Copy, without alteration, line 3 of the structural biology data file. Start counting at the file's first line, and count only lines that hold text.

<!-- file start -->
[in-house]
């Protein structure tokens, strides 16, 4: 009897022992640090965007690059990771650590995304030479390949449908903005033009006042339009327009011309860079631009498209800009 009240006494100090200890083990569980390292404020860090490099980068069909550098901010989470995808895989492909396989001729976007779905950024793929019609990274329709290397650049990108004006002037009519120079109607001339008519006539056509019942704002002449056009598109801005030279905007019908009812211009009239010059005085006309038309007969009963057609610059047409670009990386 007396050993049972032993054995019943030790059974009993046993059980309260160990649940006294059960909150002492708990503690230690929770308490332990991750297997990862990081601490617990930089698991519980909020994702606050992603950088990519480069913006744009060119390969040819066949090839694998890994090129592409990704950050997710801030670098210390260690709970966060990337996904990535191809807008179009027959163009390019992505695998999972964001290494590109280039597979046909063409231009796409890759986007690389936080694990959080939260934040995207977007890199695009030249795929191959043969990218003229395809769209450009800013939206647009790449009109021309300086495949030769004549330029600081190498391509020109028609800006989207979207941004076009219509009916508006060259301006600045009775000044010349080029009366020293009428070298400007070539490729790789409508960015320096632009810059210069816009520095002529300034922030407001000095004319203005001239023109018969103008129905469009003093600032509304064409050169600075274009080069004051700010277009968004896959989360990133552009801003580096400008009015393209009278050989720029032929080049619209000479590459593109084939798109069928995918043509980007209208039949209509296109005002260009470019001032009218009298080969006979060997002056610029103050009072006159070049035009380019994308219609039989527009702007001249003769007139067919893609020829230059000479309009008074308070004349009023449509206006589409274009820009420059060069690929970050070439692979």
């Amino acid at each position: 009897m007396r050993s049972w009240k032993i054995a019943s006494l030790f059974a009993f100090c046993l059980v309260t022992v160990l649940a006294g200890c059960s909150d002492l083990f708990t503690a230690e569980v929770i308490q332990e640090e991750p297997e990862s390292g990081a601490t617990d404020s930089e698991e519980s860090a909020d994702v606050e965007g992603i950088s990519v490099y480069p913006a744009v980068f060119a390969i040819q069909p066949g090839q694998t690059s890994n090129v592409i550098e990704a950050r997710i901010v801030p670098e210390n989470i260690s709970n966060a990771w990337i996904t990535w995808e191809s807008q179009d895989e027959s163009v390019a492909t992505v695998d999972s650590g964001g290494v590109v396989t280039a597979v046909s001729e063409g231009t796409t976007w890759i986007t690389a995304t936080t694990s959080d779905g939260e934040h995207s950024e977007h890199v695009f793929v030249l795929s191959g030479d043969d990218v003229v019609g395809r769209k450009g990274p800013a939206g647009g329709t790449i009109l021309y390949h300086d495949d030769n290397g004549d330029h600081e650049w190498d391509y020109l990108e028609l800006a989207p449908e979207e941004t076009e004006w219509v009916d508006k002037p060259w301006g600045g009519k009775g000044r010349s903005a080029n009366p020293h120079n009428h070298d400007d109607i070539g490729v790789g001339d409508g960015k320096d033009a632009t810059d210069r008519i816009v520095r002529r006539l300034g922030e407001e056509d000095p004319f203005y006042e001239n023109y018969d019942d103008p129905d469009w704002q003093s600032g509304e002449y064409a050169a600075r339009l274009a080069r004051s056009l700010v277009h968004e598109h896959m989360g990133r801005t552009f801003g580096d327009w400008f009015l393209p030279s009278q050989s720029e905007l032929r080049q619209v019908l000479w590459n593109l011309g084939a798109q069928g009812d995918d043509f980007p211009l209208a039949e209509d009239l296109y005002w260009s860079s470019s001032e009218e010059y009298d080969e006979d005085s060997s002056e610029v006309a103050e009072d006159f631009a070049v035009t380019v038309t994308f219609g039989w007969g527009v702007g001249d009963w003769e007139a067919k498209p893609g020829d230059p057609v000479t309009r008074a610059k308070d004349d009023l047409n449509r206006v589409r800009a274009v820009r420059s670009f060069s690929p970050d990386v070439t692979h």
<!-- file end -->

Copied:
């Amino acid at each position: 009897m007396r050993s049972w009240k032993i054995a019943s006494l030790f059974a009993f100090c046993l059980v309260t022992v160990l649940a006294g200890c059960s909150d002492l083990f708990t503690a230690e569980v929770i308490q332990e640090e991750p297997e990862s390292g990081a601490t617990d404020s930089e698991e519980s860090a909020d994702v606050e965007g992603i950088s990519v490099y480069p913006a744009v980068f060119a390969i040819q069909p066949g090839q694998t690059s890994n090129v592409i550098e990704a950050r997710i901010v801030p670098e210390n989470i260690s709970n966060a990771w990337i996904t990535w995808e191809s807008q179009d895989e027959s163009v390019a492909t992505v695998d999972s650590g964001g290494v590109v396989t280039a597979v046909s001729e063409g231009t796409t976007w890759i986007t690389a995304t936080t694990s959080d779905g939260e934040h995207s950024e977007h890199v695009f793929v030249l795929s191959g030479d043969d990218v003229v019609g395809r769209k450009g990274p800013a939206g647009g329709t790449i009109l021309y390949h300086d495949d030769n290397g004549d330029h600081e650049w190498d391509y020109l990108e028609l800006a989207p449908e979207e941004t076009e004006w219509v009916d508006k002037p060259w301006g600045g009519k009775g000044r010349s903005a080029n009366p020293h120079n009428h070298d400007d109607i070539g490729v790789g001339d409508g960015k320096d033009a632009t810059d210069r008519i816009v520095r002529r006539l300034g922030e407001e056509d000095p004319f203005y006042e001239n023109y018969d019942d103008p129905d469009w704002q003093s600032g509304e002449y064409a050169a600075r339009l274009a080069r004051s056009l700010v277009h968004e598109h896959m989360g990133r801005t552009f801003g580096d327009w400008f009015l393209p030279s009278q050989s720029e905007l032929r080049q619209v019908l000479w590459n593109l011309g084939a798109q069928g009812d995918d043509f980007p211009l209208a039949e209509d009239l296109y005002w260009s860079s470019s001032e009218e010059y009298d080969e006979d005085s060997s002056e610029v006309a103050e009072d006159f631009a070049v035009t380019v038309t994308f219609g039989w007969g527009v702007g001249d009963w003769e007139a067919k498209p893609g020829d230059p057609v000479t309009r008074a610059k308070d004349d009023l047409n449509r206006v589409r800009a274009v820009r420059s670009f060069s690929p970050d990386v070439t692979h």